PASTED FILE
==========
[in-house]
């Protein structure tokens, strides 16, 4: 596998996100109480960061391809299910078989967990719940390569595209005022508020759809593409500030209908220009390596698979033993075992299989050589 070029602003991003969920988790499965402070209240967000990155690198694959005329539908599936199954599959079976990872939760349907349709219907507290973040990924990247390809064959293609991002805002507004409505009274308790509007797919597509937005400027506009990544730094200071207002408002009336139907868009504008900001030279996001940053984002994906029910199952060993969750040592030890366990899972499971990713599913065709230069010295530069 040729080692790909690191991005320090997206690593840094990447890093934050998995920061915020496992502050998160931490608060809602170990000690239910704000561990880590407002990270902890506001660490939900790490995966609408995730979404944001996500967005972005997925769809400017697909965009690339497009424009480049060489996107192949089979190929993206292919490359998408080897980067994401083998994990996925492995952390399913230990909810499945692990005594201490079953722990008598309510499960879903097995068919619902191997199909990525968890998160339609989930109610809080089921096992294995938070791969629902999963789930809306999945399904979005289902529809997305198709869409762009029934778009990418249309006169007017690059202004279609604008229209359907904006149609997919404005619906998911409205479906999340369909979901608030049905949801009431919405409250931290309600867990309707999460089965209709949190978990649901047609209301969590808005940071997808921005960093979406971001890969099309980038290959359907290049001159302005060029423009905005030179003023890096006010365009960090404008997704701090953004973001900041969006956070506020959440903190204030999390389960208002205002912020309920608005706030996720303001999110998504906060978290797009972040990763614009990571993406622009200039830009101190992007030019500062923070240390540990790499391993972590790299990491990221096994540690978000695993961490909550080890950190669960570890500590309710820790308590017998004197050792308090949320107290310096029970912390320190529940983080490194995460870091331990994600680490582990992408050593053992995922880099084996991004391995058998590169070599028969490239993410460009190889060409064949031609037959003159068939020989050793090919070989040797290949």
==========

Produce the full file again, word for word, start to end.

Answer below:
[in-house]
């Protein structure tokens, strides 16, 4: 596998996100109480960061391809299910078989967990719940390569595209005022508020759809593409500030209908220009390596698979033993075992299989050589 070029602003991003969920988790499965402070209240967000990155690198694959005329539908599936199954599959079976990872939760349907349709219907507290973040990924990247390809064959293609991002805002507004409505009274308790509007797919597509937005400027506009990544730094200071207002408002009336139907868009504008900001030279996001940053984002994906029910199952060993969750040592030890366990899972499971990713599913065709230069010295530069 040729080692790909690191991005320090997206690593840094990447890093934050998995920061915020496992502050998160931490608060809602170990000690239910704000561990880590407002990270902890506001660490939900790490995966609408995730979404944001996500967005972005997925769809400017697909965009690339497009424009480049060489996107192949089979190929993206292919490359998408080897980067994401083998994990996925492995952390399913230990909810499945692990005594201490079953722990008598309510499960879903097995068919619902191997199909990525968890998160339609989930109610809080089921096992294995938070791969629902999963789930809306999945399904979005289902529809997305198709869409762009029934778009990418249309006169007017690059202004279609604008229209359907904006149609997919404005619906998911409205479906999340369909979901608030049905949801009431919405409250931290309600867990309707999460089965209709949190978990649901047609209301969590808005940071997808921005960093979406971001890969099309980038290959359907290049001159302005060029423009905005030179003023890096006010365009960090404008997704701090953004973001900041969006956070506020959440903190204030999390389960208002205002912020309920608005706030996720303001999110998504906060978290797009972040990763614009990571993406622009200039830009101190992007030019500062923070240390540990790499391993972590790299990491990221096994540690978000695993961490909550080890950190669960570890500590309710820790308590017998004197050792308090949320107290310096029970912390320190529940983080490194995460870091331990994600680490582990992408050593053992995922880099084996991004391995058998590169070599028969490239993410460009190889060409064949031609037959003159068939020989050793090919070989040797290949």